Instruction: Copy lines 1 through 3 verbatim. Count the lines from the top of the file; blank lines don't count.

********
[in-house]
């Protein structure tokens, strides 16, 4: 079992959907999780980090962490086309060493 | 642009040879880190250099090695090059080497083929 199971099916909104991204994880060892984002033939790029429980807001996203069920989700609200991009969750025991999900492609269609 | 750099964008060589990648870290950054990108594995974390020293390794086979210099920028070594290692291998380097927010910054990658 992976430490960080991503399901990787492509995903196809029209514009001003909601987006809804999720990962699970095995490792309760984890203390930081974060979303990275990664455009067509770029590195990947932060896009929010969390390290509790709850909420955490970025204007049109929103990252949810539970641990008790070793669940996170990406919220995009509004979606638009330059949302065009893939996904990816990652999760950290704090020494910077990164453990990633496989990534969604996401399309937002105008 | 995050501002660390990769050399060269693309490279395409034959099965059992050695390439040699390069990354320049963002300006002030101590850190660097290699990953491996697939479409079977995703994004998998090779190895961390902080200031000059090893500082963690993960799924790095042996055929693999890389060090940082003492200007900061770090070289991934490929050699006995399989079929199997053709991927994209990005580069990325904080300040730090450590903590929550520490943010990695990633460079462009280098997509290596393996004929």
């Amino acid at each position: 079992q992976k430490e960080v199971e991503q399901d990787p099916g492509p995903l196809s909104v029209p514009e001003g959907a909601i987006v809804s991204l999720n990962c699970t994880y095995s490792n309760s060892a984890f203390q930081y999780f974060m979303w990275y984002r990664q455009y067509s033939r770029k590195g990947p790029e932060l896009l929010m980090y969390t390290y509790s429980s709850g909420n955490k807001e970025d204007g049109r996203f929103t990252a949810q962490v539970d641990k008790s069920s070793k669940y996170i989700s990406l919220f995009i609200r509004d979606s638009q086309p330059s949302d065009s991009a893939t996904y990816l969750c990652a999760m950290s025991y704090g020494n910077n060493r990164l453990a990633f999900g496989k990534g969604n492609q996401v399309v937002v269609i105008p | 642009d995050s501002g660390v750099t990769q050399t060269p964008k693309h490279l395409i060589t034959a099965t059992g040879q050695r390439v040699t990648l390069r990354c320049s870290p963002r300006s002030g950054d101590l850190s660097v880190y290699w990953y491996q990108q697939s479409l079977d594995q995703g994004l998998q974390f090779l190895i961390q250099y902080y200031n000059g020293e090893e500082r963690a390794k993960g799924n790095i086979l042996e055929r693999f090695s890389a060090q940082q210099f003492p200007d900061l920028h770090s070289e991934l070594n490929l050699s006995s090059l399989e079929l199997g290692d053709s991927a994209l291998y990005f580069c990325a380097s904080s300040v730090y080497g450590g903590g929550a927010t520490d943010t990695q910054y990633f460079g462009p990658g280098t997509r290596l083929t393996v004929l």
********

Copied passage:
[in-house]
């Protein structure tokens, strides 16, 4: 079992959907999780980090962490086309060493 | 642009040879880190250099090695090059080497083929 199971099916909104991204994880060892984002033939790029429980807001996203069920989700609200991009969750025991999900492609269609 | 750099964008060589990648870290950054990108594995974390020293390794086979210099920028070594290692291998380097927010910054990658 992976430490960080991503399901990787492509995903196809029209514009001003909601987006809804999720990962699970095995490792309760984890203390930081974060979303990275990664455009067509770029590195990947932060896009929010969390390290509790709850909420955490970025204007049109929103990252949810539970641990008790070793669940996170990406919220995009509004979606638009330059949302065009893939996904990816990652999760950290704090020494910077990164453990990633496989990534969604996401399309937002105008 | 995050501002660390990769050399060269693309490279395409034959099965059992050695390439040699390069990354320049963002300006002030101590850190660097290699990953491996697939479409079977995703994004998998090779190895961390902080200031000059090893500082963690993960799924790095042996055929693999890389060090940082003492200007900061770090070289991934490929050699006995399989079929199997053709991927994209990005580069990325904080300040730090450590903590929550520490943010990695990633460079462009280098997509290596393996004929």
């Amino acid at each position: 079992q992976k430490e960080v199971e991503q399901d990787p099916g492509p995903l196809s909104v029209p514009e001003g959907a909601i987006v809804s991204l999720n990962c699970t994880y095995s490792n309760s060892a984890f203390q930081y999780f974060m979303w990275y984002r990664q455009y067509s033939r770029k590195g990947p790029e932060l896009l929010m980090y969390t390290y509790s429980s709850g909420n955490k807001e970025d204007g049109r996203f929103t990252a949810q962490v539970d641990k008790s069920s070793k669940y996170i989700s990406l919220f995009i609200r509004d979606s638009q086309p330059s949302d065009s991009a893939t996904y990816l969750c990652a999760m950290s025991y704090g020494n910077n060493r990164l453990a990633f999900g496989k990534g969604n492609q996401v399309v937002v269609i105008p | 642009d995050s501002g660390v750099t990769q050399t060269p964008k693309h490279l395409i060589t034959a099965t059992g040879q050695r390439v040699t990648l390069r990354c320049s870290p963002r300006s002030g950054d101590l850190s660097v880190y290699w990953y491996q990108q697939s479409l079977d594995q995703g994004l998998q974390f090779l190895i961390q250099y902080y200031n000059g020293e090893e500082r963690a390794k993960g799924n790095i086979l042996e055929r693999f090695s890389a060090q940082q210099f003492p200007d900061l920028h770090s070289e991934l070594n490929l050699s006995s090059l399989e079929l199997g290692d053709s991927a994209l291998y990005f580069c990325a380097s904080s300040v730090y080497g450590g903590g929550a927010t520490d943010t990695q910054y990633f460079g462009p990658g280098t997509r290596l083929t393996v004929l």